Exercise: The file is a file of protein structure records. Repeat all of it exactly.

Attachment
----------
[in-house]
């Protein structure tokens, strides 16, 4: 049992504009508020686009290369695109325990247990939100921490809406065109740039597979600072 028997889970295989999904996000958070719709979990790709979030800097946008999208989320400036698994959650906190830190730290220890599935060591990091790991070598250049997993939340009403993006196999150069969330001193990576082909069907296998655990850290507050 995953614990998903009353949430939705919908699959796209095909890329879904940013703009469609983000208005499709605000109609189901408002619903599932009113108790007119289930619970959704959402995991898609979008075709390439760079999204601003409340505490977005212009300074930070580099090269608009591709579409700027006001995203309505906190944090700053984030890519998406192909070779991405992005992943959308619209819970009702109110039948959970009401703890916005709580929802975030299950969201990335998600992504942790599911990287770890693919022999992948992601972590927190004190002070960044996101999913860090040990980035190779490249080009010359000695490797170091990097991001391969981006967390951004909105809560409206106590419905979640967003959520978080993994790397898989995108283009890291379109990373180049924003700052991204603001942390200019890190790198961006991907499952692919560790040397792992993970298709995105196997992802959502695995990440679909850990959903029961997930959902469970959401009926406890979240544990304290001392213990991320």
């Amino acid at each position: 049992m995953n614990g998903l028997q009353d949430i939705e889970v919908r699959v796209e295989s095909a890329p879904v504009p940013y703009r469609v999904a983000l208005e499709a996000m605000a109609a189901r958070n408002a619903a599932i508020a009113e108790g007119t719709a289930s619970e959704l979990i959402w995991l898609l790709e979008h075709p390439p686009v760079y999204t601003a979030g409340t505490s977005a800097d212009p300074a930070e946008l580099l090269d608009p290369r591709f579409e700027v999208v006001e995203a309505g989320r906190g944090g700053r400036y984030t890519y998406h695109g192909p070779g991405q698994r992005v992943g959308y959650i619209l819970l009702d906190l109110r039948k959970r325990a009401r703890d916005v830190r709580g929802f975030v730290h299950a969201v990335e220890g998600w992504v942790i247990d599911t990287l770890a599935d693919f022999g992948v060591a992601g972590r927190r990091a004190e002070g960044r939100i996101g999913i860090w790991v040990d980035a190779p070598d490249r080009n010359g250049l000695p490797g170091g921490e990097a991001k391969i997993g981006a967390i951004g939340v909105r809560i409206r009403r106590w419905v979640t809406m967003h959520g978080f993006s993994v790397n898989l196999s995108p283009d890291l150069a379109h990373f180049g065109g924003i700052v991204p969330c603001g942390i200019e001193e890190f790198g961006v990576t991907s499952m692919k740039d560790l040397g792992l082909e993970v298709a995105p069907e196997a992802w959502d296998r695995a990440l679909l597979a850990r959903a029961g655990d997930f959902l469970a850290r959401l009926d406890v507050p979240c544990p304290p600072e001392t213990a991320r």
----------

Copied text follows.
[in-house]
């Protein structure tokens, strides 16, 4: 049992504009508020686009290369695109325990247990939100921490809406065109740039597979600072 028997889970295989999904996000958070719709979990790709979030800097946008999208989320400036698994959650906190830190730290220890599935060591990091790991070598250049997993939340009403993006196999150069969330001193990576082909069907296998655990850290507050 995953614990998903009353949430939705919908699959796209095909890329879904940013703009469609983000208005499709605000109609189901408002619903599932009113108790007119289930619970959704959402995991898609979008075709390439760079999204601003409340505490977005212009300074930070580099090269608009591709579409700027006001995203309505906190944090700053984030890519998406192909070779991405992005992943959308619209819970009702109110039948959970009401703890916005709580929802975030299950969201990335998600992504942790599911990287770890693919022999992948992601972590927190004190002070960044996101999913860090040990980035190779490249080009010359000695490797170091990097991001391969981006967390951004909105809560409206106590419905979640967003959520978080993994790397898989995108283009890291379109990373180049924003700052991204603001942390200019890190790198961006991907499952692919560790040397792992993970298709995105196997992802959502695995990440679909850990959903029961997930959902469970959401009926406890979240544990304290001392213990991320």
């Amino acid at each position: 049992m995953n614990g998903l028997q009353d949430i939705e889970v919908r699959v796209e295989s095909a890329p879904v504009p940013y703009r469609v999904a983000l208005e499709a996000m605000a109609a189901r958070n408002a619903a599932i508020a009113e108790g007119t719709a289930s619970e959704l979990i959402w995991l898609l790709e979008h075709p390439p686009v760079y999204t601003a979030g409340t505490s977005a800097d212009p300074a930070e946008l580099l090269d608009p290369r591709f579409e700027v999208v006001e995203a309505g989320r906190g944090g700053r400036y984030t890519y998406h695109g192909p070779g991405q698994r992005v992943g959308y959650i619209l819970l009702d906190l109110r039948k959970r325990a009401r703890d916005v830190r709580g929802f975030v730290h299950a969201v990335e220890g998600w992504v942790i247990d599911t990287l770890a599935d693919f022999g992948v060591a992601g972590r927190r990091a004190e002070g960044r939100i996101g999913i860090w790991v040990d980035a190779p070598d490249r080009n010359g250049l000695p490797g170091g921490e990097a991001k391969i997993g981006a967390i951004g939340v909105r809560i409206r009403r106590w419905v979640t809406m967003h959520g978080f993006s993994v790397n898989l196999s995108p283009d890291l150069a379109h990373f180049g065109g924003i700052v991204p969330c603001g942390i200019e001193e890190f790198g961006v990576t991907s499952m692919k740039d560790l040397g792992l082909e993970v298709a995105p069907e196997a992802w959502d296998r695995a990440l679909l597979a850990r959903a029961g655990d997930f959902l469970a850290r959401l009926d406890v507050p979240c544990p304290p600072e001392t213990a991320r």